Water quality, Lake Ginninderra rates highly

Lake Ginninderra’s water source is comprised mostly of stormwater discharge from urban and rural areas. It has a catchment of 9,800 hectares, including Gungahlin and eastern Belconnen. Given the urban runoff water source, from time to time, Lake Ginninderra may be subject to health hazards such as toxic blue-green algal blooms or high faecal bacteria counts. 

The ACT Government monitors the environmental status of Canberra’s lakes, ponds and rivers and advises changes in water quality conditions in relation to bacteria, blue-green algae and other potentially hazardous conditions, such as flooding. Lake Burley Griffin water quality is monitored for recreational use from mid-October to mid-April only by the National Capital Authority.

In the most recent sample (30 April 2021), Lake Ginninderra rated highly, with Primary (Swimming) and Secondary (Boating) usage permitted.

ACT Government

Lake Tuggeranong was closed in all areas for Primary Contact. Lake Burley Griffin was last sampled on 12 April 2021 and there were high levels of blue-green algae in a number of popular locations, preventing Primary Contact whilst Secondary Contact is still allowed.

According to a report by the Canberra Times, Lake Tuggeranong was closed five times in 2016, up from once in 2015 and twice in 2014. It was closed once or twice in previous years, back to 2007. Closures dating back to 2007 show Lake Ginninderra was shut off three times in 2016 due to ‘high to extreme’ blue-green algae levels, as well as once in 2015, 2012 and 2009.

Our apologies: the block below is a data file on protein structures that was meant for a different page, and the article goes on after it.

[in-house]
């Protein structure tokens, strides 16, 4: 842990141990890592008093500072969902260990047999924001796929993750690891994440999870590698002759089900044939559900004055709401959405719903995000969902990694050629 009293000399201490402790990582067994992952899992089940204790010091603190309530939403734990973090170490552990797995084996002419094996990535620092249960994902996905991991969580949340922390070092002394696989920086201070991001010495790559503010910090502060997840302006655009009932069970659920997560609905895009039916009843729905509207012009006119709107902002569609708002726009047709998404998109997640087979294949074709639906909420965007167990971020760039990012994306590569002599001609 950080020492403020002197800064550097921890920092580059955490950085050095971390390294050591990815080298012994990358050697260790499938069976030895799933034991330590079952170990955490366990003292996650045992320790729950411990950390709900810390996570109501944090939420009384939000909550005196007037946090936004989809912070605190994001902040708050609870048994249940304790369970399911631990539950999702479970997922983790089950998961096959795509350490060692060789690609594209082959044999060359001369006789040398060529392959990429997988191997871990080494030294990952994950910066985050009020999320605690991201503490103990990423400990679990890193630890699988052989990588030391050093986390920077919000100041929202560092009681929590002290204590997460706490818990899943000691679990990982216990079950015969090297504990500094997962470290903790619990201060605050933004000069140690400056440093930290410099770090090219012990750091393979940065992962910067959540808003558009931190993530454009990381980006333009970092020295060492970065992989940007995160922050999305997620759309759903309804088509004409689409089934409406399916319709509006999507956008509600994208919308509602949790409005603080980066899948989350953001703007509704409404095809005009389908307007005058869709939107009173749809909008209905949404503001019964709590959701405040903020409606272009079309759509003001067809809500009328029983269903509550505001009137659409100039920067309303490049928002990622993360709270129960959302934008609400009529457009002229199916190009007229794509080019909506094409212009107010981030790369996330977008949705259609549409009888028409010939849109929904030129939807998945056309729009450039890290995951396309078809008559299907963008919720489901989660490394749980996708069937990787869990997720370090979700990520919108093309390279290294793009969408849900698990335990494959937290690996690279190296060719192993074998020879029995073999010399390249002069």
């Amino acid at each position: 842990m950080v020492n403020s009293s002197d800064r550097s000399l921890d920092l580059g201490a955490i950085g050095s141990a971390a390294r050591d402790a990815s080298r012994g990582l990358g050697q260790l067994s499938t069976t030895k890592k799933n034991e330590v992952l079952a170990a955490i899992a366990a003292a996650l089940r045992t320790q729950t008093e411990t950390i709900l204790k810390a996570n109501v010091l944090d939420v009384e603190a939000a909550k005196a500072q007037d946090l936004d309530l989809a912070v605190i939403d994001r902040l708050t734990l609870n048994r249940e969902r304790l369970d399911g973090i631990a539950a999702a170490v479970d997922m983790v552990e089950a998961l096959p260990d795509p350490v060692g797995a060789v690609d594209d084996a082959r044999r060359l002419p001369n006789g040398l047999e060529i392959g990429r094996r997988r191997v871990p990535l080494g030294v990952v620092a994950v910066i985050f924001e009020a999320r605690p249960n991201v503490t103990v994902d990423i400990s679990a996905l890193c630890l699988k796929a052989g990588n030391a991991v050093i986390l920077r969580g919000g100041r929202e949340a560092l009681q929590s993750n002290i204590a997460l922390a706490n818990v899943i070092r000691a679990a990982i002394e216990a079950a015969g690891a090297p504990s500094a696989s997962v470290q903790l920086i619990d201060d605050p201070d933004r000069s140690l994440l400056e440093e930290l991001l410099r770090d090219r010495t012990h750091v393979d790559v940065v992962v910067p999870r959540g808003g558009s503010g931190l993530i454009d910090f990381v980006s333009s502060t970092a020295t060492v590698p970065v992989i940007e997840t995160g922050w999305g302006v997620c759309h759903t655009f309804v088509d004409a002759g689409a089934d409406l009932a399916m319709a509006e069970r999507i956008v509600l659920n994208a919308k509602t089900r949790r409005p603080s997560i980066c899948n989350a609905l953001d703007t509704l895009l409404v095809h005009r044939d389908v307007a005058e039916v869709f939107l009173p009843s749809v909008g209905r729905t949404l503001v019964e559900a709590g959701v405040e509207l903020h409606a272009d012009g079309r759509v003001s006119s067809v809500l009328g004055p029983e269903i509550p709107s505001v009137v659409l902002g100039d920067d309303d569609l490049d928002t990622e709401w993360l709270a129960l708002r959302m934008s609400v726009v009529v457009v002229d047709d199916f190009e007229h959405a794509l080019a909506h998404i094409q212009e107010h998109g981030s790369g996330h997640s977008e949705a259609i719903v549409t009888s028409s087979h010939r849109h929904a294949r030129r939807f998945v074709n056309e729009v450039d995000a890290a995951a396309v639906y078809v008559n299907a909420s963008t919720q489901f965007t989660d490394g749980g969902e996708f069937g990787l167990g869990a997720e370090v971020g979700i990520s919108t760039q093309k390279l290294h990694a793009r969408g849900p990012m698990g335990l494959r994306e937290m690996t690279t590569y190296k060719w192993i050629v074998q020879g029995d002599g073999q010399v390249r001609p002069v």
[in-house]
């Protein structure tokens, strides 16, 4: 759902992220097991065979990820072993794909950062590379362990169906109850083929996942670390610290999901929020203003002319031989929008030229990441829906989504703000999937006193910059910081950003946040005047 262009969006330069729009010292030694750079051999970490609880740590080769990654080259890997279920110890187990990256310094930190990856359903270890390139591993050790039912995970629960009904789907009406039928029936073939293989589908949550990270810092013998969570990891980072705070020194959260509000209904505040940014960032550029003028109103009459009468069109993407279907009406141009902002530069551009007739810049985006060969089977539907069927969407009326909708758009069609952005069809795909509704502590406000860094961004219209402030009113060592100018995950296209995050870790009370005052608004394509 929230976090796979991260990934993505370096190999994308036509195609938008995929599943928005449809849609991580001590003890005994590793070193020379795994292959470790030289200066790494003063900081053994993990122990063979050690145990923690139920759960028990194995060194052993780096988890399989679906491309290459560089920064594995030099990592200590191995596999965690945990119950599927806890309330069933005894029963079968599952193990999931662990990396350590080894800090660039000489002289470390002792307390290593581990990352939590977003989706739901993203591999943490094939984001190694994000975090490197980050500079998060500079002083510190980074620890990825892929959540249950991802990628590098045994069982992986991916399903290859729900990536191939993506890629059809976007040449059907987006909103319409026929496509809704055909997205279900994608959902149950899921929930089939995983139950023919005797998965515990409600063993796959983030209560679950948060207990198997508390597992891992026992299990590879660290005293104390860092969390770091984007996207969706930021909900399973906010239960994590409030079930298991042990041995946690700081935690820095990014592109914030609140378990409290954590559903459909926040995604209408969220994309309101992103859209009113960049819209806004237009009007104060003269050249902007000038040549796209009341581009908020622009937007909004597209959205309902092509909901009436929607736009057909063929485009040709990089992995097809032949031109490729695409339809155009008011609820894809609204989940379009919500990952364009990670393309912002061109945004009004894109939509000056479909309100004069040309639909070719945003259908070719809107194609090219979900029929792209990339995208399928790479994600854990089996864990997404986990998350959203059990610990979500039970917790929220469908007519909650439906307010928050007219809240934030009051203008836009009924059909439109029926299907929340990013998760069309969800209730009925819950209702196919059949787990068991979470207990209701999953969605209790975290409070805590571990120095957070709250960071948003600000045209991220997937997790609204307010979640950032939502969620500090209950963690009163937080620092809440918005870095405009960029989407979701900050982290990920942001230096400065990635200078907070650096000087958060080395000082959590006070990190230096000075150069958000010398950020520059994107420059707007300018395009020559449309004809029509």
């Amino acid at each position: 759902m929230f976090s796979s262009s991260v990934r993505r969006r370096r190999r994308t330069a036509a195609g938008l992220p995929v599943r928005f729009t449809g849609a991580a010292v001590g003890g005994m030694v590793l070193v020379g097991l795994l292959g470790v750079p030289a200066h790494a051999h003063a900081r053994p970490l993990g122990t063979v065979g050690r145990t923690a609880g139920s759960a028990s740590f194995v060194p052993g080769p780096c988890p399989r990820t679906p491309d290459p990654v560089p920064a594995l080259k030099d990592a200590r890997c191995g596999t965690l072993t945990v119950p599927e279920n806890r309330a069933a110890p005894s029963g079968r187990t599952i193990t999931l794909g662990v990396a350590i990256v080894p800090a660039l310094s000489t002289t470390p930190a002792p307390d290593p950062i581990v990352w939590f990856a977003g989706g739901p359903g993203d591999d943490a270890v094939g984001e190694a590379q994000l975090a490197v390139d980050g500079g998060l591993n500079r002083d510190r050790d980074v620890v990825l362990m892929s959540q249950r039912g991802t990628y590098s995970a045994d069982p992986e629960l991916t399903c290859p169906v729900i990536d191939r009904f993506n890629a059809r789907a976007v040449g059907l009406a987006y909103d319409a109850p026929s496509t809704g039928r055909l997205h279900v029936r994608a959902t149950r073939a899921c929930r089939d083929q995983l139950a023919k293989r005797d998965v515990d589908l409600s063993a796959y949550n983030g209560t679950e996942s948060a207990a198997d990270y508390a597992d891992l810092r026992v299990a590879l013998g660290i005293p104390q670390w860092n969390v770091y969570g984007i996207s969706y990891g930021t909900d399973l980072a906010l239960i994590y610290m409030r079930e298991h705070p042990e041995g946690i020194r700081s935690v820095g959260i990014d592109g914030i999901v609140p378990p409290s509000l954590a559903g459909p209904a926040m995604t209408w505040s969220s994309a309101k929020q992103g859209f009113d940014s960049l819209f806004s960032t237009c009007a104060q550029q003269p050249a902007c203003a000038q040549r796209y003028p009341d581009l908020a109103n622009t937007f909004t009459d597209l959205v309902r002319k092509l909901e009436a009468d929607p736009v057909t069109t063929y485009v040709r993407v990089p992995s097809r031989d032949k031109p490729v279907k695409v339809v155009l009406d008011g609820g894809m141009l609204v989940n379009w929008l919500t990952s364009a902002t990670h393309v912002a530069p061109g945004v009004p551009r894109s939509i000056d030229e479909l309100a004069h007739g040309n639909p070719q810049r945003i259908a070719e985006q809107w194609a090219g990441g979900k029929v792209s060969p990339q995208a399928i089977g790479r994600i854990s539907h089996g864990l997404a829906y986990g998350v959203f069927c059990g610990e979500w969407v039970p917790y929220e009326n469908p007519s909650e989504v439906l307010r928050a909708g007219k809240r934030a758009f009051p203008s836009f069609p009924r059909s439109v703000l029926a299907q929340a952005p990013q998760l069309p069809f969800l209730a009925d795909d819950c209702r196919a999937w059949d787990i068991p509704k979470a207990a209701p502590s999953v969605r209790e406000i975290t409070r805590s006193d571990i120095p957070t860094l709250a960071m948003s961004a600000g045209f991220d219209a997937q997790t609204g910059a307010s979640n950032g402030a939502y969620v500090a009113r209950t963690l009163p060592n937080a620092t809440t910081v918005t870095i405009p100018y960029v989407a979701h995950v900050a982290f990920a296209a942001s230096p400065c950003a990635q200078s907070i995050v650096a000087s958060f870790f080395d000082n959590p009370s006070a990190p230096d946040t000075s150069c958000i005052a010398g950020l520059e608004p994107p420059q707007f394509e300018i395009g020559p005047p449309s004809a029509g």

Blue-green algae can be dangerous through the cooler months as primary contact can occur when it washes ashore. Dogs have also been known to suffer ill effects from contact with blue-green algae at any time of the year, when running on beaches or swimming in the water. 

Designated swimming areas in ACT lakes and rivers are sampled for water quality according to the ACT Guidelines for Recreational Water Quality. Sampling for primary contact recreation (Swimming) is intended for submersion of the whole human body and not applicable for domestic animals of varying size who may also drink the water, therefore increasing their exposure level.

It is important to review the current advice from the Government and observe any signage. Whilst primary contact in one area of the Lake may not be permitted, this is not necessarily case across the rest of the Lake.

Canberra’s stormwater drains carry water to an extensive network of streams, wetlands, ponds and lakes – including Lake Ginninderra. Everyone can prevent pollutants from entering the waterways by:

  • Washing cars on the grass, do not flush chemicals or paint into stormwater drains;
  • Prevent leaves and grass clippings from washing down the drain;
  • Put rubbish in bins, paper and plastics in the recycling and do not throw cigarette butts in the gutter;
  • Clean up after dogs; and
  • Compost garden waste and use it to improve garden soil.